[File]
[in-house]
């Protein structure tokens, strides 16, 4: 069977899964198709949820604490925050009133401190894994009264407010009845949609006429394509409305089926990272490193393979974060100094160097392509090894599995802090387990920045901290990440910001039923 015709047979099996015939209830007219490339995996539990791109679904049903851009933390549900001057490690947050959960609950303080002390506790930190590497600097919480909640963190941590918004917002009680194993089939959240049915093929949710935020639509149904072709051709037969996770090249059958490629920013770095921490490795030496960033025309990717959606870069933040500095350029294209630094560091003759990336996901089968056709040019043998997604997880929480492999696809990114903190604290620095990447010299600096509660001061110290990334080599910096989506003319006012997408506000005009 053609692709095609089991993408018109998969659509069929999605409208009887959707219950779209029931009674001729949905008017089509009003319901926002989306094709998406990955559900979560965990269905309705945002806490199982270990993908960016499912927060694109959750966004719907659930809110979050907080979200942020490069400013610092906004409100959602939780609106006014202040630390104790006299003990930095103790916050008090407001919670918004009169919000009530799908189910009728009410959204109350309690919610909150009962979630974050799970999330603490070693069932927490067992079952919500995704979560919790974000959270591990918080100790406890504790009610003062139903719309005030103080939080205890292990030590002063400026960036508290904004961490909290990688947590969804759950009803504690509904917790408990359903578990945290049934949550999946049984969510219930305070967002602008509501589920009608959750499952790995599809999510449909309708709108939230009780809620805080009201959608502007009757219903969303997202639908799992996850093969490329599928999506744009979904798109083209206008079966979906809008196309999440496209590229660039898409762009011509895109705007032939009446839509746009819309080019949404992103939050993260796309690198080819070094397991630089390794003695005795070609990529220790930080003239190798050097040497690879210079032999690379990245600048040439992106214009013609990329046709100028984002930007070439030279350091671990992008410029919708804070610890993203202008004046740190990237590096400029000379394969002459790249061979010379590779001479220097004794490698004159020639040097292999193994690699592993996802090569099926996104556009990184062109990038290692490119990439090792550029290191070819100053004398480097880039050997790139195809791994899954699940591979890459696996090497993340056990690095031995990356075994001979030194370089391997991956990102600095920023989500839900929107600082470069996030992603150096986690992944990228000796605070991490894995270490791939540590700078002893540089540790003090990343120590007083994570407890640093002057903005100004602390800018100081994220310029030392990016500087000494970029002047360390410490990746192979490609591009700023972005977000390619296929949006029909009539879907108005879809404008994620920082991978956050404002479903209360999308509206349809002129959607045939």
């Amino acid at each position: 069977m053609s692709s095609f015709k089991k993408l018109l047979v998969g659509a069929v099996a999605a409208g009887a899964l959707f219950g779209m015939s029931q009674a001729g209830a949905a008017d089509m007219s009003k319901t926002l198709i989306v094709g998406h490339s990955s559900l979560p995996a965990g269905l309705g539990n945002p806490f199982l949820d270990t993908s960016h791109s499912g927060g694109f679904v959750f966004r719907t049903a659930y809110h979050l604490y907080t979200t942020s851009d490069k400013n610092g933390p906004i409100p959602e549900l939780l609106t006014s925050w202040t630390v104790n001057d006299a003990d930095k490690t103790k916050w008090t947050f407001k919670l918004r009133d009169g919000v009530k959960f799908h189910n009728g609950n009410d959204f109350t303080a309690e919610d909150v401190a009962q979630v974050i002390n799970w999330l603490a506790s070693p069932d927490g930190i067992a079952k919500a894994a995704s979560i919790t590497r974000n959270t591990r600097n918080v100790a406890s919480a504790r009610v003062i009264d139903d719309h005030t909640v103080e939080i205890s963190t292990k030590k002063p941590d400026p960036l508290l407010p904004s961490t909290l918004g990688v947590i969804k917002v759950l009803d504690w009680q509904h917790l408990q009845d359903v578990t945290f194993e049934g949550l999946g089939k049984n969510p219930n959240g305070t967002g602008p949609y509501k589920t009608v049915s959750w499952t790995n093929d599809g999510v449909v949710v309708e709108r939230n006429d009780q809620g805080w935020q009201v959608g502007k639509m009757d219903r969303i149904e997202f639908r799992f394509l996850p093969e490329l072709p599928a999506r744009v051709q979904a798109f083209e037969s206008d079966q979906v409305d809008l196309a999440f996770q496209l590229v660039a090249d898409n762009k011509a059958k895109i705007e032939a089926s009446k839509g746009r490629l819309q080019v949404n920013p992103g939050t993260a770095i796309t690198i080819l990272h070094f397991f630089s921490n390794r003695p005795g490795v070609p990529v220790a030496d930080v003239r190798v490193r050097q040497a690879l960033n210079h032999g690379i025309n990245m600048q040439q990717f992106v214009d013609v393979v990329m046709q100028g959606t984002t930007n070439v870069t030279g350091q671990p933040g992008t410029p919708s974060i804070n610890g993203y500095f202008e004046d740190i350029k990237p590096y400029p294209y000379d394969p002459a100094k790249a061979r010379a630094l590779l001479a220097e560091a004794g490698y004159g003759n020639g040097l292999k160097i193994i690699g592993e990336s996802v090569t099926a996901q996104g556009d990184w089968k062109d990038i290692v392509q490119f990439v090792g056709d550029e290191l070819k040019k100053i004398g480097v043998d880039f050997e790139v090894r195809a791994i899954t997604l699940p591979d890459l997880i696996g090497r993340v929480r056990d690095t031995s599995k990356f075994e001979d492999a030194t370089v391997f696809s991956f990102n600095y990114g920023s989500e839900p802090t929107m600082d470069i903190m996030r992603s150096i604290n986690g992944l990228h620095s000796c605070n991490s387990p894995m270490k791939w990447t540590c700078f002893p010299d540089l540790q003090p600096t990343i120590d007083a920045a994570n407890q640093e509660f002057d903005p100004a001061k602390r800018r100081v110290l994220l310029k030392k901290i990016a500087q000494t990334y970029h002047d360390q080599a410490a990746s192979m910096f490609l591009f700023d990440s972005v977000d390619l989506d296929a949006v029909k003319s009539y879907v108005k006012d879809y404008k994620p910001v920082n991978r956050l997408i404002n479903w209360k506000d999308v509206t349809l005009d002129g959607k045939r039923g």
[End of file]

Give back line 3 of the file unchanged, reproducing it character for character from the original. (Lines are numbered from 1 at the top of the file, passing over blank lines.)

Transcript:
């Amino acid at each position: 069977m053609s692709s095609f015709k089991k993408l018109l047979v998969g659509a069929v099996a999605a409208g009887a899964l959707f219950g779209m015939s029931q009674a001729g209830a949905a008017d089509m007219s009003k319901t926002l198709i989306v094709g998406h490339s990955s559900l979560p995996a965990g269905l309705g539990n945002p806490f199982l949820d270990t993908s960016h791109s499912g927060g694109f679904v959750f966004r719907t049903a659930y809110h979050l604490y907080t979200t942020s851009d490069k400013n610092g933390p906004i409100p959602e549900l939780l609106t006014s925050w202040t630390v104790n001057d006299a003990d930095k490690t103790k916050w008090t947050f407001k919670l918004r009133d009169g919000v009530k959960f799908h189910n009728g609950n009410d959204f109350t303080a309690e919610d909150v401190a009962q979630v974050i002390n799970w999330l603490a506790s070693p069932d927490g930190i067992a079952k919500a894994a995704s979560i919790t590497r974000n959270t591990r600097n918080v100790a406890s919480a504790r009610v003062i009264d139903d719309h005030t909640v103080e939080i205890s963190t292990k030590k002063p941590d400026p960036l508290l407010p904004s961490t909290l918004g990688v947590i969804k917002v759950l009803d504690w009680q509904h917790l408990q009845d359903v578990t945290f194993e049934g949550l999946g089939k049984n969510p219930n959240g305070t967002g602008p949609y509501k589920t009608v049915s959750w499952t790995n093929d599809g999510v449909v949710v309708e709108r939230n006429d009780q809620g805080w935020q009201v959608g502007k639509m009757d219903r969303i149904e997202f639908r799992f394509l996850p093969e490329l072709p599928a999506r744009v051709q979904a798109f083209e037969s206008d079966q979906v409305d809008l196309a999440f996770q496209l590229v660039a090249d898409n762009k011509a059958k895109i705007e032939a089926s009446k839509g746009r490629l819309q080019v949404n920013p992103g939050t993260a770095i796309t690198i080819l990272h070094f397991f630089s921490n390794r003695p005795g490795v070609p990529v220790a030496d930080v003239r190798v490193r050097q040497a690879l960033n210079h032999g690379i025309n990245m600048q040439q990717f992106v214009d013609v393979v990329m046709q100028g959606t984002t930007n070439v870069t030279g350091q671990p933040g992008t410029p919708s974060i804070n610890g993203y500095f202008e004046d740190i350029k990237p590096y400029p294209y000379d394969p002459a100094k790249a061979r010379a630094l590779l001479a220097e560091a004794g490698y004159g003759n020639g040097l292999k160097i193994i690699g592993e990336s996802v090569t099926a996901q996104g556009d990184w089968k062109d990038i290692v392509q490119f990439v090792g056709d550029e290191l070819k040019k100053i004398g480097v043998d880039f050997e790139v090894r195809a791994i899954t997604l699940p591979d890459l997880i696996g090497r993340v929480r056990d690095t031995s599995k990356f075994e001979d492999a030194t370089v391997f696809s991956f990102n600095y990114g920023s989500e839900p802090t929107m600082d470069i903190m996030r992603s150096i604290n986690g992944l990228h620095s000796c605070n991490s387990p894995m270490k791939w990447t540590c700078f002893p010299d540089l540790q003090p600096t990343i120590d007083a920045a994570n407890q640093e509660f002057d903005p100004a001061k602390r800018r100081v110290l994220l310029k030392k901290i990016a500087q000494t990334y970029h002047d360390q080599a410490a990746s192979m910096f490609l591009f700023d990440s972005v977000d390619l989506d296929a949006v029909k003319s009539y879907v108005k006012d879809y404008k994620p910001v920082n991978r956050l997408i404002n479903w209360k506000d999308v509206t349809l005009d002129g959607k045939r039923g």